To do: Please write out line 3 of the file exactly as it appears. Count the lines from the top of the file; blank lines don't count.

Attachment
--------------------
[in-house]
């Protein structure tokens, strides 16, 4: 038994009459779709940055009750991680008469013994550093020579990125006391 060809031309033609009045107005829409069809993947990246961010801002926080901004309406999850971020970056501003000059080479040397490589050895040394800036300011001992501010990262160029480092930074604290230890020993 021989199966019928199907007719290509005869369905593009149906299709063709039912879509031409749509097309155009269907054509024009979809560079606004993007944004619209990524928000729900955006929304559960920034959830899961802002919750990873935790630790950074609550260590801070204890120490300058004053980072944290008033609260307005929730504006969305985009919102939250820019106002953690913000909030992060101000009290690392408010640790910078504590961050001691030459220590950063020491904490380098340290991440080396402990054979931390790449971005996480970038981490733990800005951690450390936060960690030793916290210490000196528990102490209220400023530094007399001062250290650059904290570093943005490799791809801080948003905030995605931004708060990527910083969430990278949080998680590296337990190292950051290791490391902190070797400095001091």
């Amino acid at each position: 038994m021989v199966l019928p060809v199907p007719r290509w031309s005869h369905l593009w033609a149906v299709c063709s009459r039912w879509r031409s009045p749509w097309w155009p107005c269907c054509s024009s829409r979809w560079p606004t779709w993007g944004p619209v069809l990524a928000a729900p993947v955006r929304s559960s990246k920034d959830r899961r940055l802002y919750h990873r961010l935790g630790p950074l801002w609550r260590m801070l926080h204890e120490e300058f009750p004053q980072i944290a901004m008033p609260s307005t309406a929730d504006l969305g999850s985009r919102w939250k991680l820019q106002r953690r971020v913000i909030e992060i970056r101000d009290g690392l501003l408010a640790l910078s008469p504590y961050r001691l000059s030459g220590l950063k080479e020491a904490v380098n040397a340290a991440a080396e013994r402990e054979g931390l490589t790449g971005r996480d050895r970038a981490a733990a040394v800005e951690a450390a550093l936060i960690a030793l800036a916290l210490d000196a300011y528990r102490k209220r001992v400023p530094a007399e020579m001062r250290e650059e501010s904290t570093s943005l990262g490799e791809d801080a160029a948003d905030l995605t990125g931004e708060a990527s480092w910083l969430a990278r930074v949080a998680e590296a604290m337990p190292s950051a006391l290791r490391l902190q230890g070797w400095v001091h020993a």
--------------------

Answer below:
């Amino acid at each position: 038994m021989v199966l019928p060809v199907p007719r290509w031309s005869h369905l593009w033609a149906v299709c063709s009459r039912w879509r031409s009045p749509w097309w155009p107005c269907c054509s024009s829409r979809w560079p606004t779709w993007g944004p619209v069809l990524a928000a729900p993947v955006r929304s559960s990246k920034d959830r899961r940055l802002y919750h990873r961010l935790g630790p950074l801002w609550r260590m801070l926080h204890e120490e300058f009750p004053q980072i944290a901004m008033p609260s307005t309406a929730d504006l969305g999850s985009r919102w939250k991680l820019q106002r953690r971020v913000i909030e992060i970056r101000d009290g690392l501003l408010a640790l910078s008469p504590y961050r001691l000059s030459g220590l950063k080479e020491a904490v380098n040397a340290a991440a080396e013994r402990e054979g931390l490589t790449g971005r996480d050895r970038a981490a733990a040394v800005e951690a450390a550093l936060i960690a030793l800036a916290l210490d000196a300011y528990r102490k209220r001992v400023p530094a007399e020579m001062r250290e650059e501010s904290t570093s943005l990262g490799e791809d801080a160029a948003d905030l995605t990125g931004e708060a990527s480092w910083l969430a990278r930074v949080a998680e590296a604290m337990p190292s950051a006391l290791r490391l902190q230890g070797w400095v001091h020993a």